Furthermore, HGF has been shown to activate adenosine diphosphate-ribosylation factor 6 (ARF6), which is a member of the Ras superfamily of GTPases[26,27]. Increased levels of activated ARF6 [ARF6-guanosine triphosphate (ARF6-GTP)] have been found to increase the invasive capacity of melanoma cells both in vitro and in vivo, while silencing ARF6, by small-interfering RNA, has been shown to inhibit the ability of breast cancer cells to invade through an artificial basement membrane. While we have recently shown that ARF proteins are over-expressed in PCa tissue compared to normal control tissue, published studies on the presence of ARF6 in PCa are scant. The aims of the present investigation were to determine 1) if ARF6 is up-regulated in invasive PCa cells; 2) to investigate whether HGF stimulation correlates with active ARF6 expression in cells derived from non-invasive PCa.
Prostate epithelial cells (PNT2) and PCa cells derived from cancer metastasis to the lymph nodes (LNCaP) and bone (PC-3) were obtained from the European Collection of Cell Cultures. PCa cells derived from non-invasive prostate cancer (CAHPV-10) and metastatic cancer to the brain (DU145) were purchased from the American Type Culture Collection. The cell lines were routinely cultured as described in Morgan et al..
Gene expression analysis for ARF6
Gene expression analysis was carried out as described in Morgan et al. and the following ARF6 primers were used: 5’-TGTGGGTTTCAACGTGGAGAC-3’ and 5’-CAGTGTAGTAATGCCGCCAGAG-3’. β-actin and HPRT were used as reference genes, therefore the β-actin primers used were 5’-GATGGCCACGGCTGCTTC-3’ and 5’-TGCCTCAGGGCAGCGGAA-3’. HRPT primers used were 5’-GACTGTAGATTTTATCAGACTGA-3’ and 5’-TGGATTATACTGCCTGACCAA-3’.
Western blot analysis
RIPA buffer (Sigma Aldrich, Dorset, UK) was used to extract the total protein, of which 30 μg was run a 12% tris-glycine PAGE gels (Bio-Rad Laboratories, Hemel Hempstead, UK). The western blot was carried out as described in Morgan et al..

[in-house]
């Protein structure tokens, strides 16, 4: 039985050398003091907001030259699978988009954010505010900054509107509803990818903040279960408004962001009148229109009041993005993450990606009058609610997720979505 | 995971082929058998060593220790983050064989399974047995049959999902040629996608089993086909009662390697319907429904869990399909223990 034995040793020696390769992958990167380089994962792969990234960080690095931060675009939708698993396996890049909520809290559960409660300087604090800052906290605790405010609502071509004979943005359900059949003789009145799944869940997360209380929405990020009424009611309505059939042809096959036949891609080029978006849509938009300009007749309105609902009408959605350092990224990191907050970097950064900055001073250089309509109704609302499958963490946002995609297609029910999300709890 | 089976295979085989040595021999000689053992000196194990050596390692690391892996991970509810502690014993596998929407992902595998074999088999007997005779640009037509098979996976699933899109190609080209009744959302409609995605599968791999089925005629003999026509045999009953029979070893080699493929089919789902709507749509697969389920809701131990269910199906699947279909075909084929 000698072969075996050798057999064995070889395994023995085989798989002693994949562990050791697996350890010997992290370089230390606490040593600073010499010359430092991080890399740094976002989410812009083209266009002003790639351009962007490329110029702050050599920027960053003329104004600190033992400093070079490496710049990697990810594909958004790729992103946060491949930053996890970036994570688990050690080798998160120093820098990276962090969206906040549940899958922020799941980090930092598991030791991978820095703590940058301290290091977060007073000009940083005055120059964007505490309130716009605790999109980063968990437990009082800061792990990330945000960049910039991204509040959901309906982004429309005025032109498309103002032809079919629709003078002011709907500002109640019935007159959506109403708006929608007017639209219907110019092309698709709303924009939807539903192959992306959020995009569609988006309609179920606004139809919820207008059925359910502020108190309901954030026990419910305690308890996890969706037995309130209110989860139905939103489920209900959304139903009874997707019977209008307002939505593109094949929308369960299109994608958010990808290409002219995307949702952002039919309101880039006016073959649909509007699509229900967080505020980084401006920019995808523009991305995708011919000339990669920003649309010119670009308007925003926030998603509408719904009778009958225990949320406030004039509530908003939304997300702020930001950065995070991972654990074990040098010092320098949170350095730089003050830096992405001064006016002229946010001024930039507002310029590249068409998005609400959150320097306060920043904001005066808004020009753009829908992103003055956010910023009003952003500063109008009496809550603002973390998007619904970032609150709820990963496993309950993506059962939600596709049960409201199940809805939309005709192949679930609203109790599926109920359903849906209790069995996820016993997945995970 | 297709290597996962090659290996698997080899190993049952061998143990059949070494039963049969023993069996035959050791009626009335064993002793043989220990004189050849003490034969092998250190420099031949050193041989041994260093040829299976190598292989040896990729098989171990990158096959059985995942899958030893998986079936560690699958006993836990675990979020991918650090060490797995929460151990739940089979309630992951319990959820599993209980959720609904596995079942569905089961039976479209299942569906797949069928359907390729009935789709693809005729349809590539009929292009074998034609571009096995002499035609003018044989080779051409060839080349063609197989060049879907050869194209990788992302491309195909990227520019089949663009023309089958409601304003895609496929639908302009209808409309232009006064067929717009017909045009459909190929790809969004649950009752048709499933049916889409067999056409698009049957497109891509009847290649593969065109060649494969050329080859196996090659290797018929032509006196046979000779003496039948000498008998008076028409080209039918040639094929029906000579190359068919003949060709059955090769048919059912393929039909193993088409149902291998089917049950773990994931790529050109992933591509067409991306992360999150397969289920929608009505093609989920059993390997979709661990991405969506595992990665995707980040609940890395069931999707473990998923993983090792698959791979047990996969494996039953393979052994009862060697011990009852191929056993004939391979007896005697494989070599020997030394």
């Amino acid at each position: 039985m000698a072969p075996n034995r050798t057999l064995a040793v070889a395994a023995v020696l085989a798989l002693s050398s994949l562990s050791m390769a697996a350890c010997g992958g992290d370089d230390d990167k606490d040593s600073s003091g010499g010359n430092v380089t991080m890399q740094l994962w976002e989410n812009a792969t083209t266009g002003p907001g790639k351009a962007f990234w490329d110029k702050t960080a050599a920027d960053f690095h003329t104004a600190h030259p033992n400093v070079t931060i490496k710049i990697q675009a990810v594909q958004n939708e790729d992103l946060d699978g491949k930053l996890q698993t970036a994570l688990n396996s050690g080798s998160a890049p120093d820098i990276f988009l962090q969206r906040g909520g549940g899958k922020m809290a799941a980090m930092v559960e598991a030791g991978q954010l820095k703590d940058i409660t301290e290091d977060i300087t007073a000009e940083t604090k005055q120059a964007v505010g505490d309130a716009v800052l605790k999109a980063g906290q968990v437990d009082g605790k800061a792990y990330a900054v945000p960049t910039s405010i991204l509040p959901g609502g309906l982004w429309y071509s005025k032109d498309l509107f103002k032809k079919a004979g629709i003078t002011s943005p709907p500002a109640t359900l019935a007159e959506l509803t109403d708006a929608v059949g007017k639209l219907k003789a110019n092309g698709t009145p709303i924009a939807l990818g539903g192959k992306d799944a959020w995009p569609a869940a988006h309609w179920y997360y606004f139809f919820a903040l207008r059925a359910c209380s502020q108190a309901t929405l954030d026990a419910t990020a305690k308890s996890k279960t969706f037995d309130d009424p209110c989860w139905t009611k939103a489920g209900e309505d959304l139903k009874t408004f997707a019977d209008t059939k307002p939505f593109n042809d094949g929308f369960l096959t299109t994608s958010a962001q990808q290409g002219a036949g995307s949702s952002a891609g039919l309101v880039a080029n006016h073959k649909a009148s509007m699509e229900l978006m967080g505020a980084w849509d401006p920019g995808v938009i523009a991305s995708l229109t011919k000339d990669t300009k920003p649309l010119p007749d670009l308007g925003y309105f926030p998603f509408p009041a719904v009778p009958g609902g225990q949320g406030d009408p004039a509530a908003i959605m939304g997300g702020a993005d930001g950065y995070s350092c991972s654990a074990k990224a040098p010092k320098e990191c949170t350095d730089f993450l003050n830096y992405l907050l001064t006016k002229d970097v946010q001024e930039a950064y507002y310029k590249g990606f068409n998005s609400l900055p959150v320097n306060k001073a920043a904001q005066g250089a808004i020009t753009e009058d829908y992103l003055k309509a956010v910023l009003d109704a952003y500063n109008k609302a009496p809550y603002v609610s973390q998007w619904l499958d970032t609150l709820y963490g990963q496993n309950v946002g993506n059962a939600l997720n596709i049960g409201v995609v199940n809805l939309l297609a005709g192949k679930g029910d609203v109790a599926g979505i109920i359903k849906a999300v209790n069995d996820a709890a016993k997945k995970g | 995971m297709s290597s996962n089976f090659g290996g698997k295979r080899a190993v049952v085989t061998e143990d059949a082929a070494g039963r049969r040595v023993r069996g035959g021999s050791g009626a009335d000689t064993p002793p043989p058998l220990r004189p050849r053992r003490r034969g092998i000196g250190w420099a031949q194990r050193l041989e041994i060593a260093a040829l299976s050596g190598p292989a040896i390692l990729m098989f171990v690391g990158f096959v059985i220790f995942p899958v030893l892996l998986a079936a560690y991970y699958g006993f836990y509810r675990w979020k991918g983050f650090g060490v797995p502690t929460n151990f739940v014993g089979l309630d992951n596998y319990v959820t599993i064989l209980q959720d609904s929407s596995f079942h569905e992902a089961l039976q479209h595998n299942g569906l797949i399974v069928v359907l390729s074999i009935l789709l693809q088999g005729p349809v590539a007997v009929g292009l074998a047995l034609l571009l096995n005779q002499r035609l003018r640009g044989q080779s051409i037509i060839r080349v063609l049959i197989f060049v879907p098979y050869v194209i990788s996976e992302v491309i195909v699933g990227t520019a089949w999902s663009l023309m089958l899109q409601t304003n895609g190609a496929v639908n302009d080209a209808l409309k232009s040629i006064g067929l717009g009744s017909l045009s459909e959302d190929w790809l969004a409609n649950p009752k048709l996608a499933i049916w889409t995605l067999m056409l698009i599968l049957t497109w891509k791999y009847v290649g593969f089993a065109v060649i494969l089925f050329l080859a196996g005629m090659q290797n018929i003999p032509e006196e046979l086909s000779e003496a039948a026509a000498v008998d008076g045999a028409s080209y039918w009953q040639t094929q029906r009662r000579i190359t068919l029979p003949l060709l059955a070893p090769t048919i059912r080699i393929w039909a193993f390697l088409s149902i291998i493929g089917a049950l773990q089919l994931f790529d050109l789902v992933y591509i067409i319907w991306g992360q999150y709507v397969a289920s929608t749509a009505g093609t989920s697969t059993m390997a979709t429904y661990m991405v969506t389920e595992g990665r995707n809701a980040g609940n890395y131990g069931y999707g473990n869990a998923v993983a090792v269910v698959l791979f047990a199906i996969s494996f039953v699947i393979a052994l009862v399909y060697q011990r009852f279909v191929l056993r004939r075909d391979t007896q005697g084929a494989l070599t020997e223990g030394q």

Primary mouse antibody to ARF6 (1:1000), as well as horseradish peroxidase conjugated secondary anti-mouse were used (1:1000) (supplied in the Active ARF6 pull down and detection. β-actin (1:1000) (New England Biolabs, Hertfordshire, UK) was a control for protein loading.
Immunofluorescence for localisation of ARF6
All prostate cells were seeded at 1 × 105 cells/mL onto sterile microscope slides. Slide preparation was carried out as previously described by Morgan et al.. Immunofluorescence of ARF6 expression was performed by first incubating the slides with rabbit anti-ARF6 (1:1000 in 6% BSA/PBS) (abcam, Cambridge Science Park, Cambridge, UK) for 2 h at 37 °C. Following the washing steps to remove the primary antibody, secondary antibody anti-rabbit (Qdot525 Invitrogen, Paisley UK) (1:100 in 6% BSA/PBS) was added and the sample incubated for 1 h at room temperature. The slides were again washed in water and fixed in ethanol (70%, 85% and 95%) for 2 min each. The AxioCam fluorescent microscope (Carl Zeiss Ltd, Hertfordshire, UK) was then used to analyse the slides. Negative controls (to rule out autofluorescence) were carried out by substituting the primary antibody for 1% BSA/PBS.
GST pull down assay for activated ARF6
All prostate cells were seeded in a T-175 cm3 flask and grown to 80% confluence. Total protein was extracted and ARF6-GTP isolated using the Active ARF6 pull down and detection kit (Thermo Scientific Langenselbold, Germany) according to manufacturer’s instructions. Briefly, cells were lysed using 1 mL lysis buffer and agitated on ice for 5 min before being scraped into a 2 mL tube and sheared through a 20 gauge needle 5 times and centrifuged at 16,000 g at 4 °C for 15 min.
The supernatant containing the total lysate was transferred to a new tube. An aliquot of the cell lysate was reserved for protein quantification using the Pierce BCA (Thermo Scientific, Langenselbold, Germany) and for detection of total ARF6 by western blot analysis.
For detection of activated ARF6, the remaining lysate was added to a spin column containing GST-GGA3-beads and incubated for 1 h at 4 °C with gentle rocking. The column was then centrifuged at 6000 g for 10-30 s and washed with 400 µL of Lysis/Binding/Wash Buffer before centrifugation for a second time at 6000 g for 10-30 s. Twenty five microlitres of the elute (ARF6-GTP) and 25 µL of total protein lystate (total ARF6) were used for western blot analysis, as described above and experiments were performed in triplicate.